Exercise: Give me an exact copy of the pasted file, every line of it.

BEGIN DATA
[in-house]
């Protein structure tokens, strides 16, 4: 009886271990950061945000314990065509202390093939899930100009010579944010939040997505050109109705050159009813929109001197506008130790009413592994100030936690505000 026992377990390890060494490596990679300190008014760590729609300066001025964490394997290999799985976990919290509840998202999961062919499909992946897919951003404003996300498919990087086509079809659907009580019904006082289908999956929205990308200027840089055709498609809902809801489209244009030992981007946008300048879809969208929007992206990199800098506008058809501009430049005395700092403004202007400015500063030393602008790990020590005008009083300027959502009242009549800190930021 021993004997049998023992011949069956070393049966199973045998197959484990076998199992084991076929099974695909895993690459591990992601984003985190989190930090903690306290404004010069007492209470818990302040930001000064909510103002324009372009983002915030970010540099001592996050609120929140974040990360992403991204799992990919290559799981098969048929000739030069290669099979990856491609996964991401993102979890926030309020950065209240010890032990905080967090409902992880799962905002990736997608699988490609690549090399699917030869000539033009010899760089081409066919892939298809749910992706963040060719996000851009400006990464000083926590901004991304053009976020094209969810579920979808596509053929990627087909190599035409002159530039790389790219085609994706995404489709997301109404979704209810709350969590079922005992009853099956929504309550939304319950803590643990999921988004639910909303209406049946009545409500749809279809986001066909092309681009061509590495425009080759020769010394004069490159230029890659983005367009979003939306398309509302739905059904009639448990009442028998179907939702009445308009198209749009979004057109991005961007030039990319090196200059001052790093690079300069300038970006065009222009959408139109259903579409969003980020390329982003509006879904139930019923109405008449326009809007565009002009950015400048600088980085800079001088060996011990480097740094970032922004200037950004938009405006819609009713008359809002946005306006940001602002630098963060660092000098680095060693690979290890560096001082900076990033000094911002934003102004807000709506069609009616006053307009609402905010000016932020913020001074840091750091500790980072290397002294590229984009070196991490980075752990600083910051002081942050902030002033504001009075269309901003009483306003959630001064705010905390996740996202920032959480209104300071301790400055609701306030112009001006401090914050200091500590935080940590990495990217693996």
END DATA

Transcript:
[in-house]
């Protein structure tokens, strides 16, 4: 009886271990950061945000314990065509202390093939899930100009010579944010939040997505050109109705050159009813929109001197506008130790009413592994100030936690505000 026992377990390890060494490596990679300190008014760590729609300066001025964490394997290999799985976990919290509840998202999961062919499909992946897919951003404003996300498919990087086509079809659907009580019904006082289908999956929205990308200027840089055709498609809902809801489209244009030992981007946008300048879809969208929007992206990199800098506008058809501009430049005395700092403004202007400015500063030393602008790990020590005008009083300027959502009242009549800190930021 021993004997049998023992011949069956070393049966199973045998197959484990076998199992084991076929099974695909895993690459591990992601984003985190989190930090903690306290404004010069007492209470818990302040930001000064909510103002324009372009983002915030970010540099001592996050609120929140974040990360992403991204799992990919290559799981098969048929000739030069290669099979990856491609996964991401993102979890926030309020950065209240010890032990905080967090409902992880799962905002990736997608699988490609690549090399699917030869000539033009010899760089081409066919892939298809749910992706963040060719996000851009400006990464000083926590901004991304053009976020094209969810579920979808596509053929990627087909190599035409002159530039790389790219085609994706995404489709997301109404979704209810709350969590079922005992009853099956929504309550939304319950803590643990999921988004639910909303209406049946009545409500749809279809986001066909092309681009061509590495425009080759020769010394004069490159230029890659983005367009979003939306398309509302739905059904009639448990009442028998179907939702009445308009198209749009979004057109991005961007030039990319090196200059001052790093690079300069300038970006065009222009959408139109259903579409969003980020390329982003509006879904139930019923109405008449326009809007565009002009950015400048600088980085800079001088060996011990480097740094970032922004200037950004938009405006819609009713008359809002946005306006940001602002630098963060660092000098680095060693690979290890560096001082900076990033000094911002934003102004807000709506069609009616006053307009609402905010000016932020913020001074840091750091500790980072290397002294590229984009070196991490980075752990600083910051002081942050902030002033504001009075269309901003009483306003959630001064705010905390996740996202920032959480209104300071301790400055609701306030112009001006401090914050200091500590935080940590990495990217693996």